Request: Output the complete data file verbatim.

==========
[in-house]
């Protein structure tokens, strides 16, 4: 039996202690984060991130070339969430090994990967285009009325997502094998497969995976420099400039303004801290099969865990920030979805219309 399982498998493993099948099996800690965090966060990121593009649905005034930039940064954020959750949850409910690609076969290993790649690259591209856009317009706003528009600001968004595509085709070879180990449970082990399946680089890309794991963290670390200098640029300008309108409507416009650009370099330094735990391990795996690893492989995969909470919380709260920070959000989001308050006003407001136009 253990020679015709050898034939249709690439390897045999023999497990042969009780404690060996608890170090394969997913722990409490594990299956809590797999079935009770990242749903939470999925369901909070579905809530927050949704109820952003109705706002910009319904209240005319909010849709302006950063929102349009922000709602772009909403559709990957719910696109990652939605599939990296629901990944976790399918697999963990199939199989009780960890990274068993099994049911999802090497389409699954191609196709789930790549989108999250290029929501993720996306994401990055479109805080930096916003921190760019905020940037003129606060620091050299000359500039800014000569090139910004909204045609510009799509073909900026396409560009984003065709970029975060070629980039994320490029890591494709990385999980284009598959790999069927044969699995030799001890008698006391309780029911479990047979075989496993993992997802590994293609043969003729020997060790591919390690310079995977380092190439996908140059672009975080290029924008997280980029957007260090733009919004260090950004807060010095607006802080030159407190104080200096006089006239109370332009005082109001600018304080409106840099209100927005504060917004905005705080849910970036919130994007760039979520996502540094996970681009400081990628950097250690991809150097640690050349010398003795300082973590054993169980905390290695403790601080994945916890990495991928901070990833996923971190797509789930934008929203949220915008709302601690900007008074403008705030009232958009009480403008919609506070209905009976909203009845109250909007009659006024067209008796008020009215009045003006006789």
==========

[in-house]
């Protein structure tokens, strides 16, 4: 039996202690984060991130070339969430090994990967285009009325997502094998497969995976420099400039303004801290099969865990920030979805219309 399982498998493993099948099996800690965090966060990121593009649905005034930039940064954020959750949850409910690609076969290993790649690259591209856009317009706003528009600001968004595509085709070879180990449970082990399946680089890309794991963290670390200098640029300008309108409507416009650009370099330094735990391990795996690893492989995969909470919380709260920070959000989001308050006003407001136009 253990020679015709050898034939249709690439390897045999023999497990042969009780404690060996608890170090394969997913722990409490594990299956809590797999079935009770990242749903939470999925369901909070579905809530927050949704109820952003109705706002910009319904209240005319909010849709302006950063929102349009922000709602772009909403559709990957719910696109990652939605599939990296629901990944976790399918697999963990199939199989009780960890990274068993099994049911999802090497389409699954191609196709789930790549989108999250290029929501993720996306994401990055479109805080930096916003921190760019905020940037003129606060620091050299000359500039800014000569090139910004909204045609510009799509073909900026396409560009984003065709970029975060070629980039994320490029890591494709990385999980284009598959790999069927044969699995030799001890008698006391309780029911479990047979075989496993993992997802590994293609043969003729020997060790591919390690310079995977380092190439996908140059672009975080290029924008997280980029957007260090733009919004260090950004807060010095607006802080030159407190104080200096006089006239109370332009005082109001600018304080409106840099209100927005504060917004905005705080849910970036919130994007760039979520996502540094996970681009400081990628950097250690991809150097640690050349010398003795300082973590054993169980905390290695403790601080994945916890990495991928901070990833996923971190797509789930934008929203949220915008709302601690900007008074403008705030009232958009009480403008919609506070209905009976909203009845109250909007009659006024067209008796008020009215009045003006006789």